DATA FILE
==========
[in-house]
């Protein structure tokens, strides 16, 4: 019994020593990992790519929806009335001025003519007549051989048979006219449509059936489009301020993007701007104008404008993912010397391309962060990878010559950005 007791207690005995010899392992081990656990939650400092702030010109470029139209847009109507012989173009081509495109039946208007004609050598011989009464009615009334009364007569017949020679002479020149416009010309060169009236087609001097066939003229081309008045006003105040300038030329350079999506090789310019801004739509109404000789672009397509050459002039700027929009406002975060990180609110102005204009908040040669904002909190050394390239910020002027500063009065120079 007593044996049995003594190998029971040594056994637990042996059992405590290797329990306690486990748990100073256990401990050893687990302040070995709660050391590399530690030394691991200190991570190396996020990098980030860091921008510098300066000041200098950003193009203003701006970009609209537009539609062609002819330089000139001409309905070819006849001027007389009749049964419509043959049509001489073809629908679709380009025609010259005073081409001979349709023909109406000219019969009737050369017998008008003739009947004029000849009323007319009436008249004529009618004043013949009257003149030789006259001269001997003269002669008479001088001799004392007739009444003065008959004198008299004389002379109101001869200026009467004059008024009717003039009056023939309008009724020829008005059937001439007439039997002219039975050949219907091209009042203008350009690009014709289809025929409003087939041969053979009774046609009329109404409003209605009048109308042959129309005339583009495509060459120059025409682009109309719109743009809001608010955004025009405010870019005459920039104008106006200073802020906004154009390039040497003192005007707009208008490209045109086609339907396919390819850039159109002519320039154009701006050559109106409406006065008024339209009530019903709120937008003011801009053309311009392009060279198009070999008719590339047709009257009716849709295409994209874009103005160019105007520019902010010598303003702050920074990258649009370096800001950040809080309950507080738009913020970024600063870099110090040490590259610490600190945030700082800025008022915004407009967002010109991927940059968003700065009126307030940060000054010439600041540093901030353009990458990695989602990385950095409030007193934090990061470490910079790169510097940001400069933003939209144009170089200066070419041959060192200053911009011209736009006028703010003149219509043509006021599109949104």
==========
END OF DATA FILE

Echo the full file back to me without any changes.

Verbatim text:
[in-house]
């Protein structure tokens, strides 16, 4: 019994020593990992790519929806009335001025003519007549051989048979006219449509059936489009301020993007701007104008404008993912010397391309962060990878010559950005 007791207690005995010899392992081990656990939650400092702030010109470029139209847009109507012989173009081509495109039946208007004609050598011989009464009615009334009364007569017949020679002479020149416009010309060169009236087609001097066939003229081309008045006003105040300038030329350079999506090789310019801004739509109404000789672009397509050459002039700027929009406002975060990180609110102005204009908040040669904002909190050394390239910020002027500063009065120079 007593044996049995003594190998029971040594056994637990042996059992405590290797329990306690486990748990100073256990401990050893687990302040070995709660050391590399530690030394691991200190991570190396996020990098980030860091921008510098300066000041200098950003193009203003701006970009609209537009539609062609002819330089000139001409309905070819006849001027007389009749049964419509043959049509001489073809629908679709380009025609010259005073081409001979349709023909109406000219019969009737050369017998008008003739009947004029000849009323007319009436008249004529009618004043013949009257003149030789006259001269001997003269002669008479001088001799004392007739009444003065008959004198008299004389002379109101001869200026009467004059008024009717003039009056023939309008009724020829008005059937001439007439039997002219039975050949219907091209009042203008350009690009014709289809025929409003087939041969053979009774046609009329109404409003209605009048109308042959129309005339583009495509060459120059025409682009109309719109743009809001608010955004025009405010870019005459920039104008106006200073802020906004154009390039040497003192005007707009208008490209045109086609339907396919390819850039159109002519320039154009701006050559109106409406006065008024339209009530019903709120937008003011801009053309311009392009060279198009070999008719590339047709009257009716849709295409994209874009103005160019105007520019902010010598303003702050920074990258649009370096800001950040809080309950507080738009913020970024600063870099110090040490590259610490600190945030700082800025008022915004407009967002010109991927940059968003700065009126307030940060000054010439600041540093901030353009990458990695989602990385950095409030007193934090990061470490910079790169510097940001400069933003939209144009170089200066070419041959060192200053911009011209736009006028703010003149219509043509006021599109949104």